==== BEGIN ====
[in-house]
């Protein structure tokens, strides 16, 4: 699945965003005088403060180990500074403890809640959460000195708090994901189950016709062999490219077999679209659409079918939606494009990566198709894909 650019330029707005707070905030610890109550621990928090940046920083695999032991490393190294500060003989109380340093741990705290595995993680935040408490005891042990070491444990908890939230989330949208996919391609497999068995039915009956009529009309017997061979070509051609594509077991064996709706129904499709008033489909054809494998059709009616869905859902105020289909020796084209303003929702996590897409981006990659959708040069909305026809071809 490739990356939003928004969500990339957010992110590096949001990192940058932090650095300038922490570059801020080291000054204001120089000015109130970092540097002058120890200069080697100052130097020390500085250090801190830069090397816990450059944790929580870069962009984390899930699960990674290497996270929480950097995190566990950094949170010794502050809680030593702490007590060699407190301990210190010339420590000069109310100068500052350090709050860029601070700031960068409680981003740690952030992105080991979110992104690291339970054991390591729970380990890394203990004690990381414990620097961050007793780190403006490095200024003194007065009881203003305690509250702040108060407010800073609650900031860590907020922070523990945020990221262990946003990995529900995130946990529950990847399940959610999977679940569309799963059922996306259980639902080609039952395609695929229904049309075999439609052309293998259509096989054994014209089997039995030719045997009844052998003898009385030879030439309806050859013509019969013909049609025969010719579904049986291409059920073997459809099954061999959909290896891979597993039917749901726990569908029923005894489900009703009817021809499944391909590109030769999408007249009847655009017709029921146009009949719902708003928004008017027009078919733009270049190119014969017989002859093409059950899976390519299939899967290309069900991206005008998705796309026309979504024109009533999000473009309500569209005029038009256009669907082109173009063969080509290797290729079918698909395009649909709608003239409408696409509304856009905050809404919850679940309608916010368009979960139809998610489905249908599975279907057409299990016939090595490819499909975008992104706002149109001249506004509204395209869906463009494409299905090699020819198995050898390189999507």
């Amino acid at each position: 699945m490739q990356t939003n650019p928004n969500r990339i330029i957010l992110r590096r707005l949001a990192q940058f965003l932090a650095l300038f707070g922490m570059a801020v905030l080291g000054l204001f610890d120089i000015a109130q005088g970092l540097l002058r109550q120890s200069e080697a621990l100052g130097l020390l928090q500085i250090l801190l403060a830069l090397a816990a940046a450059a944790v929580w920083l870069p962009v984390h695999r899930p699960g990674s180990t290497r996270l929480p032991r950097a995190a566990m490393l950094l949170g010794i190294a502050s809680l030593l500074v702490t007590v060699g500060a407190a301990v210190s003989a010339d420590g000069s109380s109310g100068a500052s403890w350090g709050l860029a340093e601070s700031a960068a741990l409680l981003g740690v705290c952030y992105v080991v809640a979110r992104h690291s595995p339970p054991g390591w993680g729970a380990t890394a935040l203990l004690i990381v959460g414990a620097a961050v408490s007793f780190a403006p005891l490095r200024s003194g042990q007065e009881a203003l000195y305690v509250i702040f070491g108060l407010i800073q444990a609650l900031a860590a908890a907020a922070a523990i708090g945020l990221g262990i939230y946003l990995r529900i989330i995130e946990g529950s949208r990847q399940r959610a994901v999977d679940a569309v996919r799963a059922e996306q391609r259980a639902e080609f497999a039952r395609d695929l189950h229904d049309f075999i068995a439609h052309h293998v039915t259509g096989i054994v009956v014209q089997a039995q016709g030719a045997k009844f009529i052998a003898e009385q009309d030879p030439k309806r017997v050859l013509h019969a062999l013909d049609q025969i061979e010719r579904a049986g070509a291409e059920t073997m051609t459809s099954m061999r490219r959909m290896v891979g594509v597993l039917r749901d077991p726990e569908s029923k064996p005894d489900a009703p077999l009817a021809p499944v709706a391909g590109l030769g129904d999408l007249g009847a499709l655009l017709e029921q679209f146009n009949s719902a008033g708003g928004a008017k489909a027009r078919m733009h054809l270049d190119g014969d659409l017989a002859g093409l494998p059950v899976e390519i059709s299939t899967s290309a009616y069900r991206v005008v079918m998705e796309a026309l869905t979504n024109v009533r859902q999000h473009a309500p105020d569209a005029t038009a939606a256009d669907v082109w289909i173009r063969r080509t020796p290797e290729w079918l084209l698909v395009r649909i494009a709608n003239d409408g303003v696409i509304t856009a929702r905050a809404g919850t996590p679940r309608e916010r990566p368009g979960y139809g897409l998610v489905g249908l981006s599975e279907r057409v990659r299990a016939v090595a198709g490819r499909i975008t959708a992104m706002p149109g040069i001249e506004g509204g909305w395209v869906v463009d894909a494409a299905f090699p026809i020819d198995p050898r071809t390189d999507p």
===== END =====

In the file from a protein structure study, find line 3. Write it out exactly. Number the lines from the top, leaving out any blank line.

């Amino acid at each position: 699945m490739q990356t939003n650019p928004n969500r990339i330029i957010l992110r590096r707005l949001a990192q940058f965003l932090a650095l300038f707070g922490m570059a801020v905030l080291g000054l204001f610890d120089i000015a109130q005088g970092l540097l002058r109550q120890s200069e080697a621990l100052g130097l020390l928090q500085i250090l801190l403060a830069l090397a816990a940046a450059a944790v929580w920083l870069p962009v984390h695999r899930p699960g990674s180990t290497r996270l929480p032991r950097a995190a566990m490393l950094l949170g010794i190294a502050s809680l030593l500074v702490t007590v060699g500060a407190a301990v210190s003989a010339d420590g000069s109380s109310g100068a500052s403890w350090g709050l860029a340093e601070s700031a960068a741990l409680l981003g740690v705290c952030y992105v080991v809640a979110r992104h690291s595995p339970p054991g390591w993680g729970a380990t890394a935040l203990l004690i990381v959460g414990a620097a961050v408490s007793f780190a403006p005891l490095r200024s003194g042990q007065e009881a203003l000195y305690v509250i702040f070491g108060l407010i800073q444990a609650l900031a860590a908890a907020a922070a523990i708090g945020l990221g262990i939230y946003l990995r529900i989330i995130e946990g529950s949208r990847q399940r959610a994901v999977d679940a569309v996919r799963a059922e996306q391609r259980a639902e080609f497999a039952r395609d695929l189950h229904d049309f075999i068995a439609h052309h293998v039915t259509g096989i054994v009956v014209q089997a039995q016709g030719a045997k009844f009529i052998a003898e009385q009309d030879p030439k309806r017997v050859l013509h019969a062999l013909d049609q025969i061979e010719r579904a049986g070509a291409e059920t073997m051609t459809s099954m061999r490219r959909m290896v891979g594509v597993l039917r749901d077991p726990e569908s029923k064996p005894d489900a009703p077999l009817a021809p499944v709706a391909g590109l030769g129904d999408l007249g009847a499709l655009l017709e029921q679209f146009n009949s719902a008033g708003g928004a008017k489909a027009r078919m733009h054809l270049d190119g014969d659409l017989a002859g093409l494998p059950v899976e390519i059709s299939t899967s290309a009616y069900r991206v005008v079918m998705e796309a026309l869905t979504n024109v009533r859902q999000h473009a309500p105020d569209a005029t038009a939606a256009d669907v082109w289909i173009r063969r080509t020796p290797e290729w079918l084209l698909v395009r649909i494009a709608n003239d409408g303003v696409i509304t856009a929702r905050a809404g919850t996590p679940r309608e916010r990566p368009g979960y139809g897409l998610v489905g249908l981006s599975e279907r057409v990659r299990a016939v090595a198709g490819r499909i975008t959708a992104m706002p149109g040069i001249e506004g509204g909305w395209v869906v463009d894909a494409a299905f090699p026809i020819d198995p050898r071809t390189d999507p």